Two CNU students tell you exactly who’ll win the big game
~Matthew Morhiser, Sports Editor~
~Steven Baxley, Staff Writer~
Nearly three months ago, we each made predictions on who would be standing on stage accepting the Lombardi Trophy after the National Football League’s (NFL) Super Bowl LV. Steven forecasted the Seattle Seahawks, a unit led by former Super Bowl champions Russell Wilson, Bobby Wagner and Head Coach Pete Carroll. I, Matthew, chose the Green Bay Packers, captained by likewise former Super Bowl winners Aaron Rodgers and Mason Crosby. On Sunday, Feb. 7, the Kansas City Chiefs and the Tampa Bay Buccaneers will meet in the big game. As you can see, Steven nor myself were correct.
Therefore, neither Steven nor myself are credible. We are hacks, fakers or as you kids say, “sus.” How hard is it to correctly pick which of the 32 teams will win the Super Bowl? The shame in being so ignorant is punishment enough for us, so please don’t feel the need to send any hate mail. The last thing you should do is clog up the mail room any more than it already is. Selecting one of the NFL’s full roster of teams proved to be too difficult for Steven and I, so we decided to make things a bit easier for ourselves. This time, picking the champions of the world is 50/50. One of us is guaranteed to be right, and that is just the kind of odds we need to quelch our parched picking egos. Without further ado, the Super Bowl LV champions will be…
The Kansas City Chiefs are back in the Super Bowl for the second straight year. While they have
been heavy favorites all season, the difference in the game will come down to
Patrick Mahomes. He’s the best player in the league, and the rightful winner of the Most Valuable Player (MVP) award for this season. If Mahomes loses the MVP race, then the Super Bowl will be over before the starting kickoff. The Chiefs’ quarterback will be on a mission to show the league the mistake they made in their voting. With this added motivation, Mahomes will blow past his 462 yards and three touchdown game against the Buccaneers in Week 12. With a victory of 27-24, some might argue that Tampa Bay can flip the script. The score was closer than the game actually was. In the first drive of the game, Mahomes and Company couldn’t quite pull off the trick plays that Andy Reid drew up. Travis Kelce, the team’s tight end, missed a touchdown throw to Mahomes. The Chiefs elected to kick a field goal after failing to score on three straight downs from the one yard line. On their third drive, Mahomes was stripped of the ball at the eight yard line. Those lost 11 points won’t be gifted to the Bucs on Sunday. Mahomes has the only two weapons he needs to win in Tyreek Hill, who is second in touchdowns for wide receivers this season, and Kelce, who has the most receiving yards and tied for most touchdowns for all tight ends. In addition, running back Clyde Edwards-Helaire looks ready to play, so he’ll be the ace in the hole for the Chiefs. Mahomes will be limited in his option reads after having the
concussion scare last game and the toe injury he’s still nursing. With extra motivation, a
talented receiving duo in Hill and Kelce and a ready to go Edwards-Helaire, Mahomes is set up for success. Look for him to repeat as NFL Champion and Super Bowl MVP.
Hey everyone, I’m back. Did I miss anything? Oh, I see. Just Steven being wrong as usual. We all know the real winners of the Super Bowl will be the Buccaneers. The Glazer family ownership group, General Manager Jason Licht and Head Coach Bruce Arians can rest easy knowing they have the greatest quarterback of all time under center for debatably the most important game in franchise history. In the three games he’s played in the playoffs, Brady has thrown for 860 yards on 109 attempts. He completed 60 of those throws for an overall completion percentage of just over 55%. In the same three game span, he’s thrown at least two touchdowns per game. What makes these numbers more impressive is when you take into account the defenses the G.O.A.T. competed against. The Washington Football Team, New Orleans Saints and Packers were each ranked in the top 10 of yards allowed per game this past season. Washington ranked second, and the Saints and Packers weren’t too far off in fourth and ninth. Of course, that’s a team statistic. The number is generated between passing and rushing yards, and we decided to hone in on why Brady will beat the Chiefs. If you were to limit yards allowed to only passing, you’d see Washington was still ranked second, New Orleans finished in fifth and Green Bay moved up two spaces to seventh. The stifling Washington defense, who only allowed 191.8 passing yards to opposing quarterbacks on average, was shredded for 381 yards. Brady quite literally threw for twice as many yards Washington generally surrendered. The reason any of this matters is because Kansas City allowed 358.3 yards per game, and opposing quarterbacks averaged 236.2 yards through the air. That was good enough to put them smack dab in the middle for each category. For argument’s sake, suppose Brady repeats his performance from the Wild Card round and doubles the average passing yards his opponent typically concedes. This is completely theoretical, but he would throw for 472 yards. That would put him at the second most yards in Super Bowl history. If all we have to go on is history, that’s definitively in the realm of possibility. By the way, if you’re wondering who threw the most yards in a single Super Bowl, it was Brady in Super Bowl LII with 505. If you’re wondering who, at the moment, threw the second most yards in Super Bowl history, it was Brady with 466 the year prior in Super Bowl LI. In short, don’t bet against Brady.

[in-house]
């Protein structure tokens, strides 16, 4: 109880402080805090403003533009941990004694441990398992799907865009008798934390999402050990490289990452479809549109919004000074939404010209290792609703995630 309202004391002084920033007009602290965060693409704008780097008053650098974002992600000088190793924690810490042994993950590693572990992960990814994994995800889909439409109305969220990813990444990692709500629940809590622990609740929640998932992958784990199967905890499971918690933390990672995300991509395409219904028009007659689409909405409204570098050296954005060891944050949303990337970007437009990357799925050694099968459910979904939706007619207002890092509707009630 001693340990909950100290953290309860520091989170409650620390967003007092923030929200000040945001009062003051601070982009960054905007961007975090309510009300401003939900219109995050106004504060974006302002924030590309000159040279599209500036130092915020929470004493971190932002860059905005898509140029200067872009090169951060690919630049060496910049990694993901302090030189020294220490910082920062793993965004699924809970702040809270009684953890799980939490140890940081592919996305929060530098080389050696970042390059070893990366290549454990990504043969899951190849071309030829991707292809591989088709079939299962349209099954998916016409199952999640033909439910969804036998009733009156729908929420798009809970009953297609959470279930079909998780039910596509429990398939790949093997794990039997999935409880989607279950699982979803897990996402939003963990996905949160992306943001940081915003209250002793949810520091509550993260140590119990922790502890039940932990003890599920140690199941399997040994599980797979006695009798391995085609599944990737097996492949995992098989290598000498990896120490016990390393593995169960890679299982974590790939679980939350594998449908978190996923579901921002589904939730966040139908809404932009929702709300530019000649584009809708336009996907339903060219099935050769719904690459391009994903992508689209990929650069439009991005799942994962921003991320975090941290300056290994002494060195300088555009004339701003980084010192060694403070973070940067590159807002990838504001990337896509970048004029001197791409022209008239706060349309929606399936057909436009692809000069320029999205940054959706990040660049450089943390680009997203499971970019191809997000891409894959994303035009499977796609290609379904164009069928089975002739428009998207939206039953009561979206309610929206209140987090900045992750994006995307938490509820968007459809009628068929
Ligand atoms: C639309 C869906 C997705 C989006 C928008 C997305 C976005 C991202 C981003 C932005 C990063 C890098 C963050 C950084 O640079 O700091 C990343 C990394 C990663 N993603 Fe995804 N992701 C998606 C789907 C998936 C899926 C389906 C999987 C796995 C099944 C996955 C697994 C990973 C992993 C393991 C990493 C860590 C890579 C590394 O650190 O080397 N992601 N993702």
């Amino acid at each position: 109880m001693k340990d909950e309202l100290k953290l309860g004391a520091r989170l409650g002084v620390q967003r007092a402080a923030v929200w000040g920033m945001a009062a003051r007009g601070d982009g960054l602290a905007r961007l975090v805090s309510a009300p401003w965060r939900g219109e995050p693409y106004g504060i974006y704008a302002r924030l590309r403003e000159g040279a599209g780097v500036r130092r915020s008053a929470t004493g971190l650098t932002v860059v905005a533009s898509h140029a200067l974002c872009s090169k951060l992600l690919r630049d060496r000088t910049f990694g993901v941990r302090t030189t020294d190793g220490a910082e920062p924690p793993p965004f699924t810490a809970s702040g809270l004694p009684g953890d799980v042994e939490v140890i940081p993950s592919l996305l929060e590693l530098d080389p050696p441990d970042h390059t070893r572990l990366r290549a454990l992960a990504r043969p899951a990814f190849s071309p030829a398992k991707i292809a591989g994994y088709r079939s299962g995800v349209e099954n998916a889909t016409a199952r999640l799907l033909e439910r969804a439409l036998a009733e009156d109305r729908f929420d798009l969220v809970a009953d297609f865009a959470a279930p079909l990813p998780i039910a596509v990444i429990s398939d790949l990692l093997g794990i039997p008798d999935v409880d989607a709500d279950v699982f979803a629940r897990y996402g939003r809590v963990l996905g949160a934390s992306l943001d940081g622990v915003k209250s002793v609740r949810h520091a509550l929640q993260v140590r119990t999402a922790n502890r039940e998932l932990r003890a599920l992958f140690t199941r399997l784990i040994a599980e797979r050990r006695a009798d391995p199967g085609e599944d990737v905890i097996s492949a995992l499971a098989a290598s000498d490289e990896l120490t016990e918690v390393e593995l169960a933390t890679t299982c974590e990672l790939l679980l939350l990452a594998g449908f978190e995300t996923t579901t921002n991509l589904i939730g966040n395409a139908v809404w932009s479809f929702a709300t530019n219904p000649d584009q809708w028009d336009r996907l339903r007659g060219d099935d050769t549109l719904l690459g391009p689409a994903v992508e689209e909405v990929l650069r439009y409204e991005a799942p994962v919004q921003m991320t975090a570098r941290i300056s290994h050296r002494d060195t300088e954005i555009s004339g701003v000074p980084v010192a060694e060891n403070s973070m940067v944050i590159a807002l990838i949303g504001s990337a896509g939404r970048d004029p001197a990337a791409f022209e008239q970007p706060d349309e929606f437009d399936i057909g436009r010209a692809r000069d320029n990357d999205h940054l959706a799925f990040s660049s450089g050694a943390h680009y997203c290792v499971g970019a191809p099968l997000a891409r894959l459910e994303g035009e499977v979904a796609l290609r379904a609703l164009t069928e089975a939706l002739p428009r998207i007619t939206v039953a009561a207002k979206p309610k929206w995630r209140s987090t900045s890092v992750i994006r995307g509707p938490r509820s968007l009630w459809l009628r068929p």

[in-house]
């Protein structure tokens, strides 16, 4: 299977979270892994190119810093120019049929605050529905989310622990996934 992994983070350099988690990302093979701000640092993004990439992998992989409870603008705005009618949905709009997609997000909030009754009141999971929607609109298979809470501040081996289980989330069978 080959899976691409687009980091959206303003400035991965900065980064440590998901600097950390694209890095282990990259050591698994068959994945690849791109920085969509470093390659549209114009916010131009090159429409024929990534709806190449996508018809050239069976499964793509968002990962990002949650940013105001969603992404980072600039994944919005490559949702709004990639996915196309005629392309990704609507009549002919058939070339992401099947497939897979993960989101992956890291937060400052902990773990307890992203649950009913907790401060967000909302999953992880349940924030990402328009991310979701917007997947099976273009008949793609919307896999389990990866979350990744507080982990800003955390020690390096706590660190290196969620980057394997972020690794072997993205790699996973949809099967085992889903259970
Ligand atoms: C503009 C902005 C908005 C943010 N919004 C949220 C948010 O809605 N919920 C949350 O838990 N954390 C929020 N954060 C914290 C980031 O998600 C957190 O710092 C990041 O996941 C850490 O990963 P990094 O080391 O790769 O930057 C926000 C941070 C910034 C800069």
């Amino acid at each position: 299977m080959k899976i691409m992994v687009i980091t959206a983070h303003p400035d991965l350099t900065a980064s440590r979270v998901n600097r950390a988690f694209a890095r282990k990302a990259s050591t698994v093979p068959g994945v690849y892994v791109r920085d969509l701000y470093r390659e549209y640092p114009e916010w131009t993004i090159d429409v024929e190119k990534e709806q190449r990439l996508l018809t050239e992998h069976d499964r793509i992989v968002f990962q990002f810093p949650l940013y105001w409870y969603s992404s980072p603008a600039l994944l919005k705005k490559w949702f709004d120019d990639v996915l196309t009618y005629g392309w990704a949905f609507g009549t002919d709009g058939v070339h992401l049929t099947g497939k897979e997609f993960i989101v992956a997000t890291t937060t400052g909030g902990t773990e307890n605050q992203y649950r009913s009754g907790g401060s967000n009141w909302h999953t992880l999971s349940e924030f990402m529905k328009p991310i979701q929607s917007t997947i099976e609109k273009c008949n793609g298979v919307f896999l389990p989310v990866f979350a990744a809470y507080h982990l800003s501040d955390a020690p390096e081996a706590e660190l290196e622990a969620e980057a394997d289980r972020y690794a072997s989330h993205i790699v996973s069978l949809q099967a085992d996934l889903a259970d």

Statistics obtained from: